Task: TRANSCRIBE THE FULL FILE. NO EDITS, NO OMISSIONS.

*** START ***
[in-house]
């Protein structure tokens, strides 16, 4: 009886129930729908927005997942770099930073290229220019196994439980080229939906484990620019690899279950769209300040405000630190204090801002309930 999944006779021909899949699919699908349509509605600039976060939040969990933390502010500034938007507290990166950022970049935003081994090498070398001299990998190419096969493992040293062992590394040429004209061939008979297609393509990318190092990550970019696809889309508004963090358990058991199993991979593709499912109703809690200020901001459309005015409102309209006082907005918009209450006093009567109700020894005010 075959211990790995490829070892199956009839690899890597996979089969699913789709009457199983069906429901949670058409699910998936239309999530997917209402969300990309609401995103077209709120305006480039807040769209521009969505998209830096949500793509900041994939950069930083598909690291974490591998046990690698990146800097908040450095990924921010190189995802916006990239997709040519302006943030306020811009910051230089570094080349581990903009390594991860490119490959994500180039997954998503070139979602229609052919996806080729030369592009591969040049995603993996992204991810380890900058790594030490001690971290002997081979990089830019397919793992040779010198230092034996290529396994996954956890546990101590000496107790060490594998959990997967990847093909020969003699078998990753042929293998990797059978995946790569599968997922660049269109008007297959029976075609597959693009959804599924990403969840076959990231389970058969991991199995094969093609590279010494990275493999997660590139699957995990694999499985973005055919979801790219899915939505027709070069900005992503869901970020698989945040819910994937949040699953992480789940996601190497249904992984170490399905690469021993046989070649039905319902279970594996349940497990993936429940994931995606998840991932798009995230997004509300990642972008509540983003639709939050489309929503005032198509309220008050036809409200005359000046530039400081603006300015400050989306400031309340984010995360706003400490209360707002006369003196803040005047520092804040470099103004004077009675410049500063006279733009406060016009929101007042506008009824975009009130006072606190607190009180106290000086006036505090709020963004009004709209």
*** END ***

[in-house]
């Protein structure tokens, strides 16, 4: 009886129930729908927005997942770099930073290229220019196994439980080229939906484990620019690899279950769209300040405000630190204090801002309930 999944006779021909899949699919699908349509509605600039976060939040969990933390502010500034938007507290990166950022970049935003081994090498070398001299990998190419096969493992040293062992590394040429004209061939008979297609393509990318190092990550970019696809889309508004963090358990058991199993991979593709499912109703809690200020901001459309005015409102309209006082907005918009209450006093009567109700020894005010 075959211990790995490829070892199956009839690899890597996979089969699913789709009457199983069906429901949670058409699910998936239309999530997917209402969300990309609401995103077209709120305006480039807040769209521009969505998209830096949500793509900041994939950069930083598909690291974490591998046990690698990146800097908040450095990924921010190189995802916006990239997709040519302006943030306020811009910051230089570094080349581990903009390594991860490119490959994500180039997954998503070139979602229609052919996806080729030369592009591969040049995603993996992204991810380890900058790594030490001690971290002997081979990089830019397919793992040779010198230092034996290529396994996954956890546990101590000496107790060490594998959990997967990847093909020969003699078998990753042929293998990797059978995946790569599968997922660049269109008007297959029976075609597959693009959804599924990403969840076959990231389970058969991991199995094969093609590279010494990275493999997660590139699957995990694999499985973005055919979801790219899915939505027709070069900005992503869901970020698989945040819910994937949040699953992480789940996601190497249904992984170490399905690469021993046989070649039905319902279970594996349940497990993936429940994931995606998840991932798009995230997004509300990642972008509540983003639709939050489309929503005032198509309220008050036809409200005359000046530039400081603006300015400050989306400031309340984010995360706003400490209360707002006369003196803040005047520092804040470099103004004077009675410049500063006279733009406060016009929101007042506008009824975009009130006072606190607190009180106290000086006036505090709020963004009004709209």